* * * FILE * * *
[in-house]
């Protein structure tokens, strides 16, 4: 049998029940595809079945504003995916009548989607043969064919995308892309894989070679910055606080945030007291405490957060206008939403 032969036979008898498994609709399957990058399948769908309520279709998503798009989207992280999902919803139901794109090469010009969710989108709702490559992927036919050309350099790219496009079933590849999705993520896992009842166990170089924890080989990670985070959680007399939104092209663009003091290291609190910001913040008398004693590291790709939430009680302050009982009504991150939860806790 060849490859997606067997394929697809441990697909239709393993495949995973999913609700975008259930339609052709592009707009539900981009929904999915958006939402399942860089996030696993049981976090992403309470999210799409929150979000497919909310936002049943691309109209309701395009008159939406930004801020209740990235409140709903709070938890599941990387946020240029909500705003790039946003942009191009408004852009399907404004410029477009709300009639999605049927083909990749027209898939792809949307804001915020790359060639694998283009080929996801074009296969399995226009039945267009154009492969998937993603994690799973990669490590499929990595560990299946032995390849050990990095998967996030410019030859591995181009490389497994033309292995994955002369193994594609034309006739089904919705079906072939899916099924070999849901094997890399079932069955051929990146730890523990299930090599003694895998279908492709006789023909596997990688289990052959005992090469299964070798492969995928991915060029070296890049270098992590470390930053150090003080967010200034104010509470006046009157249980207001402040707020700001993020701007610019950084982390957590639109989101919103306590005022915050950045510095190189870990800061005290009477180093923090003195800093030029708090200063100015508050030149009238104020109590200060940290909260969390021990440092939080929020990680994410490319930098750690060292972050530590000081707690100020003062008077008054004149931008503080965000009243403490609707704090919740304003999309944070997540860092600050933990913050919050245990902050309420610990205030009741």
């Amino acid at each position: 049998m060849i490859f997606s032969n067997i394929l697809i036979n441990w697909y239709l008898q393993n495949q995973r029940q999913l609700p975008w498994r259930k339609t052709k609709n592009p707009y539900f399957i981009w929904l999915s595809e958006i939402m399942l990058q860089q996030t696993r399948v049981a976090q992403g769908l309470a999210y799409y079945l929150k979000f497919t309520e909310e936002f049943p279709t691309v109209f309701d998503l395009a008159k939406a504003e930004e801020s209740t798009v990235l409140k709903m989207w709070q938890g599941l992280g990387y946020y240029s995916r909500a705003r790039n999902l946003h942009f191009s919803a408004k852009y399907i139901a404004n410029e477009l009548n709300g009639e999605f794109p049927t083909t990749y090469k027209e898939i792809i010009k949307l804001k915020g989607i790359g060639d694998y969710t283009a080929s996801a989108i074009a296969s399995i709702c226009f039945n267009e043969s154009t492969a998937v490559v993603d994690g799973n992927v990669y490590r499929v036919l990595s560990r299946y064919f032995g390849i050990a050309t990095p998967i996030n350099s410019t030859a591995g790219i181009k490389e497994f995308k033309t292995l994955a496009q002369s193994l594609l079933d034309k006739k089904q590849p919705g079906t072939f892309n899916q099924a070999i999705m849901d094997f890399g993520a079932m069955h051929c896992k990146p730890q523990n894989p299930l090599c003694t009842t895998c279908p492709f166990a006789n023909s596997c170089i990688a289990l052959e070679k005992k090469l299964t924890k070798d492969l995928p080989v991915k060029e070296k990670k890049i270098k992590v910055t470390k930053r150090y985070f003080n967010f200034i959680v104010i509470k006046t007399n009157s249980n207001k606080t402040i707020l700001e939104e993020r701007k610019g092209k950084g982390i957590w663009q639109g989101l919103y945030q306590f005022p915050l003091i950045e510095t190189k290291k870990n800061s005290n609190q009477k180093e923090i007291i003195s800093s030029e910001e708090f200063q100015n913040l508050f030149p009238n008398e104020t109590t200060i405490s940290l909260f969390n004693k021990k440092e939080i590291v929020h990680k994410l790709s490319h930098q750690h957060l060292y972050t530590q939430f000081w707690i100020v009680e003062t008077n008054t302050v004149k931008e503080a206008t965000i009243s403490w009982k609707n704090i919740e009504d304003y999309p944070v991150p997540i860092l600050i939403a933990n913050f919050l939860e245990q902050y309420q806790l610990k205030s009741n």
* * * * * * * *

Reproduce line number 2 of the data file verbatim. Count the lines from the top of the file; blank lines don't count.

């Protein structure tokens, strides 16, 4: 049998029940595809079945504003995916009548989607043969064919995308892309894989070679910055606080945030007291405490957060206008939403 032969036979008898498994609709399957990058399948769908309520279709998503798009989207992280999902919803139901794109090469010009969710989108709702490559992927036919050309350099790219496009079933590849999705993520896992009842166990170089924890080989990670985070959680007399939104092209663009003091290291609190910001913040008398004693590291790709939430009680302050009982009504991150939860806790 060849490859997606067997394929697809441990697909239709393993495949995973999913609700975008259930339609052709592009707009539900981009929904999915958006939402399942860089996030696993049981976090992403309470999210799409929150979000497919909310936002049943691309109209309701395009008159939406930004801020209740990235409140709903709070938890599941990387946020240029909500705003790039946003942009191009408004852009399907404004410029477009709300009639999605049927083909990749027209898939792809949307804001915020790359060639694998283009080929996801074009296969399995226009039945267009154009492969998937993603994690799973990669490590499929990595560990299946032995390849050990990095998967996030410019030859591995181009490389497994033309292995994955002369193994594609034309006739089904919705079906072939899916099924070999849901094997890399079932069955051929990146730890523990299930090599003694895998279908492709006789023909596997990688289990052959005992090469299964070798492969995928991915060029070296890049270098992590470390930053150090003080967010200034104010509470006046009157249980207001402040707020700001993020701007610019950084982390957590639109989101919103306590005022915050950045510095190189870990800061005290009477180093923090003195800093030029708090200063100015508050030149009238104020109590200060940290909260969390021990440092939080929020990680994410490319930098750690060292972050530590000081707690100020003062008077008054004149931008503080965000009243403490609707704090919740304003999309944070997540860092600050933990913050919050245990902050309420610990205030009741």